CORONAVIRUS can travel up to 13 feet (four meters), twice the distance current guidelines say people should leave between themselves in public, says a new study.
The study examined air samples from hospital wards with COVID-19 patients
It also found that the virus was most heavily concentrated on the floors of the wards.
The preliminary results of the investigation by Chinese researchers were published in Emerging Infectious Diseases journal of the US Centers for Disease Control and Prevention (CDC).
However, it further revealed that the small quantities of virus found at this distance are not necessarily infectious.
The researchers, led by a team at the Academy of Military Medical Sciences in Beijing, tested surface and air samples from an intensive care unit and a general COVID-19 ward at Huoshenshan Hospital in Wuhan.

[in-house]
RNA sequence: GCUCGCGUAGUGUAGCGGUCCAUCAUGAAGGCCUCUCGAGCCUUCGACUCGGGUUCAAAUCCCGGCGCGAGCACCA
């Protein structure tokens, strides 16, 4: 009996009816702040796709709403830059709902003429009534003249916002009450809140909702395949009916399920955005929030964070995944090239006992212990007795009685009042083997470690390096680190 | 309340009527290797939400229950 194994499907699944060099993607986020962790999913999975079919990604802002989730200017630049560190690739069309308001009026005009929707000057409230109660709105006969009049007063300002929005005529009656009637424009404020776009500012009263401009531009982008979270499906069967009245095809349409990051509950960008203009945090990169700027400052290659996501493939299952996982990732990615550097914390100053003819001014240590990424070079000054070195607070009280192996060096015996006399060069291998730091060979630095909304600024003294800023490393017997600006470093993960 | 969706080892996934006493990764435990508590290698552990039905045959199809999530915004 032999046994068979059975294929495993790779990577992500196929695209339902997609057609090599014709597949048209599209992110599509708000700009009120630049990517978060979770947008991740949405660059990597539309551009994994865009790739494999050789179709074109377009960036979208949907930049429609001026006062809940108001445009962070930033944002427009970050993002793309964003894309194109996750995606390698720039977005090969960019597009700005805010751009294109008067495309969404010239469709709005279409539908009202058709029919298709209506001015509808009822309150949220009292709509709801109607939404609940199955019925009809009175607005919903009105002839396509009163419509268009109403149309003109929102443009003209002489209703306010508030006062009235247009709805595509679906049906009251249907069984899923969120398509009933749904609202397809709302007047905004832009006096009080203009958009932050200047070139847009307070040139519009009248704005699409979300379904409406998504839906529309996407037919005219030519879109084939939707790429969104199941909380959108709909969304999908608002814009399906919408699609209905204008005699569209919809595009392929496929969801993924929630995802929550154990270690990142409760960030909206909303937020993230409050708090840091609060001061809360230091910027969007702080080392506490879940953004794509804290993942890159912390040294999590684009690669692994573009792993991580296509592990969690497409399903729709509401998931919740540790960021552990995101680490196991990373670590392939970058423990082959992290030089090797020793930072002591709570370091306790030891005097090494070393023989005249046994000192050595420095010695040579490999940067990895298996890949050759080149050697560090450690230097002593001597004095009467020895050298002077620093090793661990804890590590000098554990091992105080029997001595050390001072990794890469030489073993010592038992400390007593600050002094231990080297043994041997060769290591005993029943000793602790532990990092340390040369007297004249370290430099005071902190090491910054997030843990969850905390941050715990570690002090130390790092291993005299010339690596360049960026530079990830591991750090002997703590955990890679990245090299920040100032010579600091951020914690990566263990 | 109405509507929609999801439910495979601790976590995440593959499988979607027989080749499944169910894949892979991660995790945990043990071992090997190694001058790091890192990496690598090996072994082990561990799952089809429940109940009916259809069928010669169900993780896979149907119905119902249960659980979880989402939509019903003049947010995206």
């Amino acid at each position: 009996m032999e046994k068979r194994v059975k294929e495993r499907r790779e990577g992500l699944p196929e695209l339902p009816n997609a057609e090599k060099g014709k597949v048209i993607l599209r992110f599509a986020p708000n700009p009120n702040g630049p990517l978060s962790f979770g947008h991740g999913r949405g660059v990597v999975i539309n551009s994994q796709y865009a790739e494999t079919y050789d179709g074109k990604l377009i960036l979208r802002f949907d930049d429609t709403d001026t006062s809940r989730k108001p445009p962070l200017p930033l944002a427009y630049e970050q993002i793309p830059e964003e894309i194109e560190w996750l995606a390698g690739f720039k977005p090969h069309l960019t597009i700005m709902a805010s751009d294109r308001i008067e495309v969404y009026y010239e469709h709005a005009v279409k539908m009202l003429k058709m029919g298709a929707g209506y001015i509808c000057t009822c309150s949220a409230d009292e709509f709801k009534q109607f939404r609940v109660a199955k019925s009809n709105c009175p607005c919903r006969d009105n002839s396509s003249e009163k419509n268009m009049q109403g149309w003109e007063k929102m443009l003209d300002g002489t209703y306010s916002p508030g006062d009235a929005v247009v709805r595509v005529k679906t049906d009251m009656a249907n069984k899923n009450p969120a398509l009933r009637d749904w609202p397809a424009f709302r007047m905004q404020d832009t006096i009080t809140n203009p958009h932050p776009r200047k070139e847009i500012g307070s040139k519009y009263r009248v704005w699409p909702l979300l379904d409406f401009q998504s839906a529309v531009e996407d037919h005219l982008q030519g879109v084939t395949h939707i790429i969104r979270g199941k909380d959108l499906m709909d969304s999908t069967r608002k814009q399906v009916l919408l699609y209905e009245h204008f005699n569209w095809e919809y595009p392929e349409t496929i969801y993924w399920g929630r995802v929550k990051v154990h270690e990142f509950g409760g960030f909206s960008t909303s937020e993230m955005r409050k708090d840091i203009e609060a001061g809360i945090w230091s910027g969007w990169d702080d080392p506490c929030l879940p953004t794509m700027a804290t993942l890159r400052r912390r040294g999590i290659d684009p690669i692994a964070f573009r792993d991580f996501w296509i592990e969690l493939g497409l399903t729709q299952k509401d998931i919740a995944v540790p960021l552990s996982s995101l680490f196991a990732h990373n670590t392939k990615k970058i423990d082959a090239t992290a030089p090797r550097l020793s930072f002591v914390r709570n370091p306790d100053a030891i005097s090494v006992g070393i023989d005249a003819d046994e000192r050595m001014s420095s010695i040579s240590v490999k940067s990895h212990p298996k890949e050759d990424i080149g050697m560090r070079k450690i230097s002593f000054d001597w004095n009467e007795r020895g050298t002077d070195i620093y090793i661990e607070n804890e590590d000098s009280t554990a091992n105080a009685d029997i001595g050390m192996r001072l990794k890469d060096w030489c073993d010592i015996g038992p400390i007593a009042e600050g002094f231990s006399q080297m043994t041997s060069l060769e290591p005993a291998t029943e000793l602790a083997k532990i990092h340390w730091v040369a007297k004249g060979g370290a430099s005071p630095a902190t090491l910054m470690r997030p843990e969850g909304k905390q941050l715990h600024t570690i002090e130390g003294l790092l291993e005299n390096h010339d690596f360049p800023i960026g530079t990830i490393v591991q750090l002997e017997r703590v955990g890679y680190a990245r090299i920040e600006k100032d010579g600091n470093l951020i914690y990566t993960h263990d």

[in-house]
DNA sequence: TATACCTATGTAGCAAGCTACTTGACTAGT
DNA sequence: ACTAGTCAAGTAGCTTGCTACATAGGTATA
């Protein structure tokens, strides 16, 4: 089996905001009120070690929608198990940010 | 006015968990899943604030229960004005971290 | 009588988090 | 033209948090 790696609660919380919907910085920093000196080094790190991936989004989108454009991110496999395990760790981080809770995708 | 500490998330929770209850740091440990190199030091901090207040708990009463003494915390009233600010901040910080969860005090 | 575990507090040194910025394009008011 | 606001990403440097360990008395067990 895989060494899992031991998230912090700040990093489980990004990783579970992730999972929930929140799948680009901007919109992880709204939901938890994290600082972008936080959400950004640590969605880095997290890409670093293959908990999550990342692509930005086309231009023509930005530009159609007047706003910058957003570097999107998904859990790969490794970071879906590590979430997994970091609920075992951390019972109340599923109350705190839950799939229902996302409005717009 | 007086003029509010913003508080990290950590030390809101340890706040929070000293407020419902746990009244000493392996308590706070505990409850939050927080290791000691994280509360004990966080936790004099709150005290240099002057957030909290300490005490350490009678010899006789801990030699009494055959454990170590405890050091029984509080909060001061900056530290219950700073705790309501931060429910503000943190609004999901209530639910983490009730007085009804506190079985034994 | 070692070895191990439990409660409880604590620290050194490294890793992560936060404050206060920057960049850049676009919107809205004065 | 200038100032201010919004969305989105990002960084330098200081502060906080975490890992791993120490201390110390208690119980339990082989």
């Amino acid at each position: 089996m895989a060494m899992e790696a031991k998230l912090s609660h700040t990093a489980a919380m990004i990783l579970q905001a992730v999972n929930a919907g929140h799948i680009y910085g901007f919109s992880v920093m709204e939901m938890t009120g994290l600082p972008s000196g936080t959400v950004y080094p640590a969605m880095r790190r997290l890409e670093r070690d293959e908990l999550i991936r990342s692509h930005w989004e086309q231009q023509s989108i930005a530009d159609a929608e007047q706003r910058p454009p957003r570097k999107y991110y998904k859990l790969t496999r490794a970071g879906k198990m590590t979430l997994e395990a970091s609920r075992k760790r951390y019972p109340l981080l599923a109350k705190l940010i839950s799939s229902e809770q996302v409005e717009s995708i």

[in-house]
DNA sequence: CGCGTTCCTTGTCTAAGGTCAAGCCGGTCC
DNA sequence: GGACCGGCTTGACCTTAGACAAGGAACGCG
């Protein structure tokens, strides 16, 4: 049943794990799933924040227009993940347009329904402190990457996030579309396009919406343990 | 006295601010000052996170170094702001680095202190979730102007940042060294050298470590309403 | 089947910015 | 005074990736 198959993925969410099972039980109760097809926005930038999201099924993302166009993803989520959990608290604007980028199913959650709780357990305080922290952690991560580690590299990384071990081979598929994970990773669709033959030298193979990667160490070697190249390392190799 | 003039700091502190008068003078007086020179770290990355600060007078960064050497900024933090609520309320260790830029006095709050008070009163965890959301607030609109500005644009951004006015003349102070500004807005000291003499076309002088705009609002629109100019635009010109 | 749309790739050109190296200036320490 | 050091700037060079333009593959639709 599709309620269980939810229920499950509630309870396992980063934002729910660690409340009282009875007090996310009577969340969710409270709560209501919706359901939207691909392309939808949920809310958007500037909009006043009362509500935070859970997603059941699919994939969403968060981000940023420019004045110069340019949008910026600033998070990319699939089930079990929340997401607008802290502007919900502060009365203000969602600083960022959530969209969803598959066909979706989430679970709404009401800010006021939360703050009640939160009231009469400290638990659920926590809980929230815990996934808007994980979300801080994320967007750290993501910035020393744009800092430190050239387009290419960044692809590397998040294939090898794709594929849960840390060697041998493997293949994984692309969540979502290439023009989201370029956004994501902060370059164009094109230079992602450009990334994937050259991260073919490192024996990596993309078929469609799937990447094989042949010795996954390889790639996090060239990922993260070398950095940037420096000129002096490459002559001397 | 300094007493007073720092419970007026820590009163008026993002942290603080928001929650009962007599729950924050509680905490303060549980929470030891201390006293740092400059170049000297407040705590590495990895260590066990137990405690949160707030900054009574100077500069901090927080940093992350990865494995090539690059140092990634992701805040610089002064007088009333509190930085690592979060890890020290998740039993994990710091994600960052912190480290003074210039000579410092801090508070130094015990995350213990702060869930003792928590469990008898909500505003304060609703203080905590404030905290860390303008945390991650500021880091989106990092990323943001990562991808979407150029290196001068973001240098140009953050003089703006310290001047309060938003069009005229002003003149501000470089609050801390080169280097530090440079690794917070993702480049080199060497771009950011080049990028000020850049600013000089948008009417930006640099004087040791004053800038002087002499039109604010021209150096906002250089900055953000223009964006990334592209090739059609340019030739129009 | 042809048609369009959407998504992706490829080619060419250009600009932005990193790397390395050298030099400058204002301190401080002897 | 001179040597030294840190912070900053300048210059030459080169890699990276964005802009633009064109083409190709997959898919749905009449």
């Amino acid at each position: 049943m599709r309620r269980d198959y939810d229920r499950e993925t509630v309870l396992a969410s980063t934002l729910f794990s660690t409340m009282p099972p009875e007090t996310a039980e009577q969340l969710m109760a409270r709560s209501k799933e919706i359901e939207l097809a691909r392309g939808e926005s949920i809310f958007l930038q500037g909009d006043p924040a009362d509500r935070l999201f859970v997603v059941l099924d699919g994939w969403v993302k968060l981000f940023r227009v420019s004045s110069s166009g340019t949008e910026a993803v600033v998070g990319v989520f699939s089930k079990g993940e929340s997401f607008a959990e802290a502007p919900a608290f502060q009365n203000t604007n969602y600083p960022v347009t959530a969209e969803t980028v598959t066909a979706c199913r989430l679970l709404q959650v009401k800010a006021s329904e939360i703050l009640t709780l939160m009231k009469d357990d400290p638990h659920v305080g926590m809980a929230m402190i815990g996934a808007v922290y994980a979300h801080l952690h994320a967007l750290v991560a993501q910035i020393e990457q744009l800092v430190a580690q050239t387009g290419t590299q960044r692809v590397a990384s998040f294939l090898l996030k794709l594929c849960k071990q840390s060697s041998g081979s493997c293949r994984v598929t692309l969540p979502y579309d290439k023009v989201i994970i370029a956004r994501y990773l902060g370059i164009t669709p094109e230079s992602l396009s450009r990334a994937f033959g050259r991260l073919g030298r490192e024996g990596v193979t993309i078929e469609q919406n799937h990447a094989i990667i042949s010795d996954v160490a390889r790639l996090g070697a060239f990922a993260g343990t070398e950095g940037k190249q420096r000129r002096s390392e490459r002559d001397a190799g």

It housed a total of 24 patients between February 19 and March 2.
They found that the virus was most heavily concentrated on the floors of the wards, “perhaps because of gravity and air flow causing most virus droplets to float to the ground.”
High levels were also found on frequently touched surfaces like computer mice, trashcans, bed rails and door knobs.
They found that virus-laden aerosols were mainly concentrated near and downstream from patients at up to 13 feet — though smaller quantities were found upstream, up to eight feet.
But, no members of the hospital staff were infected, “indicating that appropriate precautions could effectively prevent infection,” the authors wrote.
Aerosolization of the coronavirus is a contentious area for scientists who study it, because it is not clear how infectious the disease is in the tiny quantities found in ultrafine mist.